Nucleosome remodeling and transcriptional repression are distinct functions of Isw1 in Saccharomyces cerevisiae.

Molecular and cellular biology : 2419-30 : DOI : 10.1128/MCB.01050-08 En savoir plus
Résumé

The SANT domain is a nucleosome recognition module found in transcriptional regulatory proteins, including chromatin-modifying enzymes. It shows high functional degeneracy between species, varying in sequence and copy number. Here, we investigate functions in vivo associated with two SANT motifs, SANT and SLIDE, in the Saccharomyces cerevisiae Isw1 chromatin-remodeling ATPase. We show that differences in the primary structures of the SANT and SLIDE domains in yeast and Drosophila melanogaster reflect their different functions. In yeast, the SLIDE domain is required for histone interactions, while this is a function of the SANT domain in flies. In yeast, both motifs are required for optimal association with chromatin and for formation of the Isw1b complex (Isw1, Ioc2, and Ioc4). Moreover, nucleosome remodeling at the MET16 locus is defective in strains lacking the SANT or SLIDE domain. In contrast, the SANT domain is dispensable for the interaction between Isw1 and Ioc3 in the Isw1a complex. We show that, although defective in nucleosome remodeling, Isw1 lacking the SANT domain is able to repress transcription initiation at the MET16 promoter. Thus, chromatin remodeling and transcriptional repression are distinct activities of Isw1.

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G Tilman, A Loriot, A Van Beneden, N Arnoult, J A Londoño-Vallejo, C De Smet, A Decottignies (2009 Mar 3)

Subtelomeric DNA hypomethylation is not required for telomeric sister chromatid exchanges in ALT cells.

Oncogene : 1682-93 : DOI : 10.1038/onc.2009.23 En savoir plus
Résumé

Most human tumor cells acquire immortality by activating the expression of telomerase, a ribonucleoprotein that maintains stable telomere lengths at chromosome ends throughout cell divisions. Other tumors use an alternative mechanism of telomere lengthening (ALT), characterized by high frequencies of telomeric sister chromatid exchanges (T-SCEs). Mechanisms of ALT activation are still poorly understood, but recent studies suggest that DNA hypomethylation of chromosome ends might contribute to the process by facilitating T-SCEs. Here, we show that ALT/T-SCE(high) tumor cells display low DNA-methylation levels at the D4Z4 and DNF92 subtelomeric sequences. Surprisingly, however, the same sequences retained high methylation levels in ALT/T-SCE(high) SV40-immortalized fibroblasts. Moreover, T-SCE rates were efficiently reduced by ectopic expression of active telomerase in ALT tumor cells, even though subtelomeric sequences remained hypomethylated. We also show that hypomethylation of subtelomeric sequences in ALT tumor cells is correlated with genome-wide hypomethylation of Alu repeats and pericentromeric Sat2 DNA sequences. Overall, this study suggests that, although subtelomeric DNA hypomethylation is often coincident with the ALT process in human tumor cells, it is not required for T-SCE.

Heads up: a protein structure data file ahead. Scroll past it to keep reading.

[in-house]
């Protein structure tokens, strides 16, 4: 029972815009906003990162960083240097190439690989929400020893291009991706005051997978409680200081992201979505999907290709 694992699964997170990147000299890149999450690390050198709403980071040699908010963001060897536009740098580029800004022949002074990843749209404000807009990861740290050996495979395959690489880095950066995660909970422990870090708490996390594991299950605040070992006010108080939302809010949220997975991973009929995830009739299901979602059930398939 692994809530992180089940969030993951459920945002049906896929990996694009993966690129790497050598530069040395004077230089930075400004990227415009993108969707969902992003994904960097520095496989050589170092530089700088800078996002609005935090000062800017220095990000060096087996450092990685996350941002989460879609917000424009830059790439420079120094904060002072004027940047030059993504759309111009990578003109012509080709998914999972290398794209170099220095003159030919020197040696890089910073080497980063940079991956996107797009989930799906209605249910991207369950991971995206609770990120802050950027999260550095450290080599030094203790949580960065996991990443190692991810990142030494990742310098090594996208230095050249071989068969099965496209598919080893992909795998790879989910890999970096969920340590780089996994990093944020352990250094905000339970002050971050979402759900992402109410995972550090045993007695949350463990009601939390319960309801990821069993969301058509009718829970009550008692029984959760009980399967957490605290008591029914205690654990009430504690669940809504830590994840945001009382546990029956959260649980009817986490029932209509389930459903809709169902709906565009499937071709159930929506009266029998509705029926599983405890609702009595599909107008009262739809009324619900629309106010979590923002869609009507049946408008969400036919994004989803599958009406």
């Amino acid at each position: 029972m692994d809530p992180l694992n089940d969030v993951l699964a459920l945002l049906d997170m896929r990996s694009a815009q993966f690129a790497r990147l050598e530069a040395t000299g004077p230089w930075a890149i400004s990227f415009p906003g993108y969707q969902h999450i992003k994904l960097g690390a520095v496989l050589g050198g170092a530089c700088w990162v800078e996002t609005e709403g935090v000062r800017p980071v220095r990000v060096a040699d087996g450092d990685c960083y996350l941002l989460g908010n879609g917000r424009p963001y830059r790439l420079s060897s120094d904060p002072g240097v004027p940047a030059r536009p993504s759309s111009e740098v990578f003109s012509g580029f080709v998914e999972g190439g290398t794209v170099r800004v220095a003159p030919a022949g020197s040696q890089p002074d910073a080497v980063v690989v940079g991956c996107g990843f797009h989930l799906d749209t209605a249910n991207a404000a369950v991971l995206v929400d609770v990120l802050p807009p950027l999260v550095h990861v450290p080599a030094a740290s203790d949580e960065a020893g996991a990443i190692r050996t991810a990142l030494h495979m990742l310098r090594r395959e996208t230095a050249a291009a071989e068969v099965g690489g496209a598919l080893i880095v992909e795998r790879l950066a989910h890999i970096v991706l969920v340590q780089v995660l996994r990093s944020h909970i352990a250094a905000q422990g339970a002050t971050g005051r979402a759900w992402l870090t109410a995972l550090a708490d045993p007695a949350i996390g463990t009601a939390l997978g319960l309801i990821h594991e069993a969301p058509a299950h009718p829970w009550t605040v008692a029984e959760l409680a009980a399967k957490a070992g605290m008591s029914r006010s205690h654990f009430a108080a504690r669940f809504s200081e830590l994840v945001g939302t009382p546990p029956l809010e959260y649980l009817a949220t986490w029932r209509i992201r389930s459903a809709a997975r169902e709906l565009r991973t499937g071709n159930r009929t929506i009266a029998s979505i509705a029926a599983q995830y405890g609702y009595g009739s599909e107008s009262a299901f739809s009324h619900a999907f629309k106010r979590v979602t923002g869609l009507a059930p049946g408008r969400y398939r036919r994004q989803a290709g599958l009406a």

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N Arnoult, K Shin-Ya, J A Londoño-Vallejo (2009 Feb 4)

Studying telomere replication by Q-CO-FISH: the effect of telomestatin, a potent G-quadruplex ligand.

Cytogenetic and genome research : 229-36 : DOI : 10.1159/000167808 En savoir plus
Résumé

Telomere replication is a critical process for preserving genome integrity. The telomere replication fork proceeds unidirectionally from the last subtelomeric origin towards the end of the chromosome, replicating the 5′-3′ G-rich strand by lagging mechanisms and the complementary C-rich strand by leading mechanisms. It has been proposed that the G-rich nature of telomeres may favor the formation of secondary structures such as G-quadruplexes during replication and that specific mechanisms must prevent this to allow the fork to progress unimpeded. The potential of G-quadruplex formation by telomeric sequences has been clearly demonstrated in vitro but it is not known whether these structures form in vivo. We tested the effect of a potent and specific G-quadruplex ligand, telomestatin (TMS), on telomere replication using a novel quantitative approach applied to CO-FISH. We show that TMS, although it penetrates and persists within cells, does not affect telomere replication after short or long-term treatments of mouse embryonic fibroblasts. It does however affect the hybridization efficiency of FISH telomeric probes that recognize the G-rich strand. Our work illustrates the use of a novel technique to measure telomere replication efficiency and suggests that G-quadruplex ligands do not affect telomere replication in a non tumoral context.

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Valérie Borde, Jennifer Cobb (2009 Jan 20)

Double functions for the Mre11 complex during DNA double-strand break repair and replication.

The international journal of biochemistry & cell biology : 1249-53 : DOI : 10.1016/j.biocel.2008.12.013 En savoir plus
Résumé